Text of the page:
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Vanstone: Draft day is the CFL's annual illusion - FlagSpin

Vanstone: Draft day is the CFL’s annual illusion

Rob Vanstone feels that the CFL should celebrate and emphasize Canadians 365 days per year — not just on draft day.

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CFL teams traditionally spend a few hours per year drafting Canadians and the rest of the time shafting them.

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Consider Tuesday night, when the nine clubs combined to select 70-plus Canadian players, many of whom were effusively praised by coaches, general managers and player-personnel types.

It was the one time per year when Canadians were celebrated, en masse, in the so-called Canadian Football League.

For the remaining 364 (or 365) days, the league’s powers-that-be might as well break out into a chorus of “America The Beautiful.”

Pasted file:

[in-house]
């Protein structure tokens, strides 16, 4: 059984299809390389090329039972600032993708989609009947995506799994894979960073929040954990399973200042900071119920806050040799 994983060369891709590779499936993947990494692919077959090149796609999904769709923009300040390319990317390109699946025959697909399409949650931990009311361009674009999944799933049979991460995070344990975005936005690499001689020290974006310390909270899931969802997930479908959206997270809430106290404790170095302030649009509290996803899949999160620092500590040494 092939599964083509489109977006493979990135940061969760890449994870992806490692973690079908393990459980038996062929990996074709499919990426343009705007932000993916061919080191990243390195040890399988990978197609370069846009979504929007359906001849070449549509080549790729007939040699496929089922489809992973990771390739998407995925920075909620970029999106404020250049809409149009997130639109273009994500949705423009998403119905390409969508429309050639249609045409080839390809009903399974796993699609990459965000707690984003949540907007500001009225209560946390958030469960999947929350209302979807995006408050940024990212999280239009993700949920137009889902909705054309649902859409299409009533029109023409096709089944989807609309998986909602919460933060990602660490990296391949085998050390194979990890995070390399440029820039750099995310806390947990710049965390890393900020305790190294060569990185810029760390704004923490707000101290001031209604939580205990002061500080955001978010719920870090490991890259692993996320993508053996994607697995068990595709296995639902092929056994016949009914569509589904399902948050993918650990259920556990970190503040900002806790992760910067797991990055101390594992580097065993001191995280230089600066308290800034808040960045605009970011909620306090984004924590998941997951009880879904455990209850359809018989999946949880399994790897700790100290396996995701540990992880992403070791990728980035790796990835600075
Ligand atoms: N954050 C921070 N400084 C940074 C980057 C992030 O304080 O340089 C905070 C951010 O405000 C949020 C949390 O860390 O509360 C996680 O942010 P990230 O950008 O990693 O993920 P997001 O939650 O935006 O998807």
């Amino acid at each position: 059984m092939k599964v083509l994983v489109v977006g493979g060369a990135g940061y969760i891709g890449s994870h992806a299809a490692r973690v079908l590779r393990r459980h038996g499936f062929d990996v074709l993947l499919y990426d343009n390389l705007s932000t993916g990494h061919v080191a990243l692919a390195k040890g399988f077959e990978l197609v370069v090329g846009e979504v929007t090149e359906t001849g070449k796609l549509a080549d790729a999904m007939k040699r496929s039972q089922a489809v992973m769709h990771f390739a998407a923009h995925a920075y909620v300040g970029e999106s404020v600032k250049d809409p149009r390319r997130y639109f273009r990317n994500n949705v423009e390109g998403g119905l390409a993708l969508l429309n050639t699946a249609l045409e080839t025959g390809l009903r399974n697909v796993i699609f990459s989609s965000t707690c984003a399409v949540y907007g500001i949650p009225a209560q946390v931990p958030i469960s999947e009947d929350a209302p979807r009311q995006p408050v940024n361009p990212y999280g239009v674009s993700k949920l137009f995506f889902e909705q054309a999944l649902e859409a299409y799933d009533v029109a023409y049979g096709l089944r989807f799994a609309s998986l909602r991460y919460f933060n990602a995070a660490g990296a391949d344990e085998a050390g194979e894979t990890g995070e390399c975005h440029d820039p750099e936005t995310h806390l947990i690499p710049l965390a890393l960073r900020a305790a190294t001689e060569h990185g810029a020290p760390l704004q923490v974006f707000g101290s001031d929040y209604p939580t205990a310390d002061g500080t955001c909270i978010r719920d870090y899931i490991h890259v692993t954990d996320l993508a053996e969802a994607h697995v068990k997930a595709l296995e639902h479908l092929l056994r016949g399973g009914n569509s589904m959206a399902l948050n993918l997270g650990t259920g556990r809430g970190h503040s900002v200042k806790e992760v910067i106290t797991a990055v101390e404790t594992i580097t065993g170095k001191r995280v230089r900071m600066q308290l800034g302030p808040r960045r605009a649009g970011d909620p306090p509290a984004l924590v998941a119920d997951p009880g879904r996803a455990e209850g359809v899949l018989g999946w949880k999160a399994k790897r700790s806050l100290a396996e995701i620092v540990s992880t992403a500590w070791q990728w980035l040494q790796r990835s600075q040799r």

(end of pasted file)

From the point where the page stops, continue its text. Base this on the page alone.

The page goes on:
The sad reality is that very few of the players who were chosen on Tuesday will become recognizable figures.

Many of the draftees who do end up in starting positions will toil in virtual anonymity on the offensive line, thanks to ratio provisions that stack the deck in favour of Americans. (The CFL Players’ Association, which signs off on such an inequitable arrangement, is also to blame here.)

As many as 17 of the 24 starting positions on offence or defence can be occupied by Americans, leaving only 30 per cent of the front-line spots for Canadians.

Even then, an insufficiently low number does not paint the entire picture.